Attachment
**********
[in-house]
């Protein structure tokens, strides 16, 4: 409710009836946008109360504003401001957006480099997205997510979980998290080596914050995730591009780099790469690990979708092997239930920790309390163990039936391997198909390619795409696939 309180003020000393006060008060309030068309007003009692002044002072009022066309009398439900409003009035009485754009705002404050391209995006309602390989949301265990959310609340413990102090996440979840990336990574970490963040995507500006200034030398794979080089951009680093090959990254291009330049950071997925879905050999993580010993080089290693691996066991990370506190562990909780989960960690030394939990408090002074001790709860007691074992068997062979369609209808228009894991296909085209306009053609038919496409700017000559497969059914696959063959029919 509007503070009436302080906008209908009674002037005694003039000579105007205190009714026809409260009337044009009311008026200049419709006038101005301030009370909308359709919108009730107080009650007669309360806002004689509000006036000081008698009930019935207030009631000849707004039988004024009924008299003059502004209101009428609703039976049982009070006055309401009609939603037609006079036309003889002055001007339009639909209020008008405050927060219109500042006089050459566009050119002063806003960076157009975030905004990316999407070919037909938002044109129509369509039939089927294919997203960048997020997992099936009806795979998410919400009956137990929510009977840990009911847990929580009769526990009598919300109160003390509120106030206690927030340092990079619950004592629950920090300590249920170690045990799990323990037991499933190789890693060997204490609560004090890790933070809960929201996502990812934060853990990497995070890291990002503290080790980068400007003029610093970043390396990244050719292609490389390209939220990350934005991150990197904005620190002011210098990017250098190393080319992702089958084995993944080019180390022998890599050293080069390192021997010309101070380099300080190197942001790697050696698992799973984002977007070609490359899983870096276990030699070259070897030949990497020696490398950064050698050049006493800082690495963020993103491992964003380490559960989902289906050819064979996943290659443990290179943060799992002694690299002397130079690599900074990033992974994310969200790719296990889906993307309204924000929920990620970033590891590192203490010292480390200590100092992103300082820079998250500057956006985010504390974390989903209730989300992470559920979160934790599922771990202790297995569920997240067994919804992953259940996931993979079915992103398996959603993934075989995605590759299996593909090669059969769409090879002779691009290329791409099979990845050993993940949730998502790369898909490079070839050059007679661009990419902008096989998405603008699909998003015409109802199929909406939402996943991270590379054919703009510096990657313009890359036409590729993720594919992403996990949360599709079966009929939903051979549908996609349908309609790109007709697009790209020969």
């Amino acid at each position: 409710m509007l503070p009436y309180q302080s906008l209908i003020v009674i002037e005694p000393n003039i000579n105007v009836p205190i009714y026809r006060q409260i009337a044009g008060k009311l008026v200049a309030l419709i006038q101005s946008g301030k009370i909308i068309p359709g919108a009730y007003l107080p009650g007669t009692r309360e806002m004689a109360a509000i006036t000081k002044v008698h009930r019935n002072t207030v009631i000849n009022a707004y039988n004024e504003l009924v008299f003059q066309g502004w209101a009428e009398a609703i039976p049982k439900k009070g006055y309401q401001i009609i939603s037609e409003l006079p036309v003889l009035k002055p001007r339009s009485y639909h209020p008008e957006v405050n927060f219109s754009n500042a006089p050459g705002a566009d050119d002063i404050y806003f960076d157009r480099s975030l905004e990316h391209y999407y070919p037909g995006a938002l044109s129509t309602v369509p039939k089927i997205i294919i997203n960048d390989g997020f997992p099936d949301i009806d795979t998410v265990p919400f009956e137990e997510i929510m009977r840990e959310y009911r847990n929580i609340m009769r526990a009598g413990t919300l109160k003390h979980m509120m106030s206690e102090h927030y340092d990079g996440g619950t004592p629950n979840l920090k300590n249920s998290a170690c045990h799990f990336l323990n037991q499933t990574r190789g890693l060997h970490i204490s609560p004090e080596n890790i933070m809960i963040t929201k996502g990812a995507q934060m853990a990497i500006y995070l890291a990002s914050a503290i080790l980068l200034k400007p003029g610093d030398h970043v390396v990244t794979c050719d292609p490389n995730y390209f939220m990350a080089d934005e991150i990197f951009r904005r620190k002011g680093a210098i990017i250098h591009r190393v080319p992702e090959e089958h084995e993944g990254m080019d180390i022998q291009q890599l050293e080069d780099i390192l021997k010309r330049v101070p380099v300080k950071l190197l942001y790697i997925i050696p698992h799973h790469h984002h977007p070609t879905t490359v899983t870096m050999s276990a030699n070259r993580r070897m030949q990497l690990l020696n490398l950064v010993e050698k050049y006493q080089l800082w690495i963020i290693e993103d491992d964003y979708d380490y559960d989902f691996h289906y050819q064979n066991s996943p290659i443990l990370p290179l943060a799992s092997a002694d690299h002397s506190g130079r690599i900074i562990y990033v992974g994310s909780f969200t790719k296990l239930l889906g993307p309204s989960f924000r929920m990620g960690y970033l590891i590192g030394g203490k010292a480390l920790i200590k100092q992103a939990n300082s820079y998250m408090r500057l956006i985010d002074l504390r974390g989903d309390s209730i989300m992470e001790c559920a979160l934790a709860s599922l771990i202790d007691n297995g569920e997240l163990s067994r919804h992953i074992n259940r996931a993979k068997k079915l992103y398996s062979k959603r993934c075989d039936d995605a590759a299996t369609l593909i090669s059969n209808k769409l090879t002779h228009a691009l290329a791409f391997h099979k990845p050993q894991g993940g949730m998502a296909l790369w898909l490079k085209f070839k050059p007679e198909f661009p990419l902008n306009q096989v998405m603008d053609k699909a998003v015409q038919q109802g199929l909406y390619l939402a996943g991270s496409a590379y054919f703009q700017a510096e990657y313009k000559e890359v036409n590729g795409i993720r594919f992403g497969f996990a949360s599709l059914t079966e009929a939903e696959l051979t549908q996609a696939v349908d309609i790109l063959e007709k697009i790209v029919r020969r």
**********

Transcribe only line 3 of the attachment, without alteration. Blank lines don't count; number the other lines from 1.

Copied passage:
């Amino acid at each position: 409710m509007l503070p009436y309180q302080s906008l209908i003020v009674i002037e005694p000393n003039i000579n105007v009836p205190i009714y026809r006060q409260i009337a044009g008060k009311l008026v200049a309030l419709i006038q101005s946008g301030k009370i909308i068309p359709g919108a009730y007003l107080p009650g007669t009692r309360e806002m004689a109360a509000i006036t000081k002044v008698h009930r019935n002072t207030v009631i000849n009022a707004y039988n004024e504003l009924v008299f003059q066309g502004w209101a009428e009398a609703i039976p049982k439900k009070g006055y309401q401001i009609i939603s037609e409003l006079p036309v003889l009035k002055p001007r339009s009485y639909h209020p008008e957006v405050n927060f219109s754009n500042a006089p050459g705002a566009d050119d002063i404050y806003f960076d157009r480099s975030l905004e990316h391209y999407y070919p037909g995006a938002l044109s129509t309602v369509p039939k089927i997205i294919i997203n960048d390989g997020f997992p099936d949301i009806d795979t998410v265990p919400f009956e137990e997510i929510m009977r840990e959310y009911r847990n929580i609340m009769r526990a009598g413990t919300l109160k003390h979980m509120m106030s206690e102090h927030y340092d990079g996440g619950t004592p629950n979840l920090k300590n249920s998290a170690c045990h799990f990336l323990n037991q499933t990574r190789g890693l060997h970490i204490s609560p004090e080596n890790i933070m809960i963040t929201k996502g990812a995507q934060m853990a990497i500006y995070l890291a990002s914050a503290i080790l980068l200034k400007p003029g610093d030398h970043v390396v990244t794979c050719d292609p490389n995730y390209f939220m990350a080089d934005e991150i990197f951009r904005r620190k002011g680093a210098i990017i250098h591009r190393v080319p992702e090959e089958h084995e993944g990254m080019d180390i022998q291009q890599l050293e080069d780099i390192l021997k010309r330049v101070p380099v300080k950071l190197l942001y790697i997925i050696p698992h799973h790469h984002h977007p070609t879905t490359v899983t870096m050999s276990a030699n070259r993580r070897m030949q990497l690990l020696n490398l950064v010993e050698k050049y006493q080089l800082w690495i963020i290693e993103d491992d964003y979708d380490y559960d989902f691996h289906y050819q064979n066991s996943p290659i443990l990370p290179l943060a799992s092997a002694d690299h002397s506190g130079r690599i900074i562990y990033v992974g994310s909780f969200t790719k296990l239930l889906g993307p309204s989960f924000r929920m990620g960690y970033l590891i590192g030394g203490k010292a480390l920790i200590k100092q992103a939990n300082s820079y998250m408090r500057l956006i985010d002074l504390r974390g989903d309390s209730i989300m992470e001790c559920a979160l934790a709860s599922l771990i202790d007691n297995g569920e997240l163990s067994r919804h992953i074992n259940r996931a993979k068997k079915l992103y398996s062979k959603r993934c075989d039936d995605a590759a299996t369609l593909i090669s059969n209808k769409l090879t002779h228009a691009l290329a791409f391997h099979k990845p050993q894991g993940g949730m998502a296909l790369w898909l490079k085209f070839k050059p007679e198909f661009p990419l902008n306009q096989v998405m603008d053609k699909a998003v015409q038919q109802g199929l909406y390619l939402a996943g991270s496409a590379y054919f703009q700017a510096e990657y313009k000559e890359v036409n590729g795409i993720r594919f992403g497969f996990a949360s599709l059914t079966e009929a939903e696959l051979t549908q996609a696939v349908d309609i790109l063959e007709k697009i790209v029919r020969r």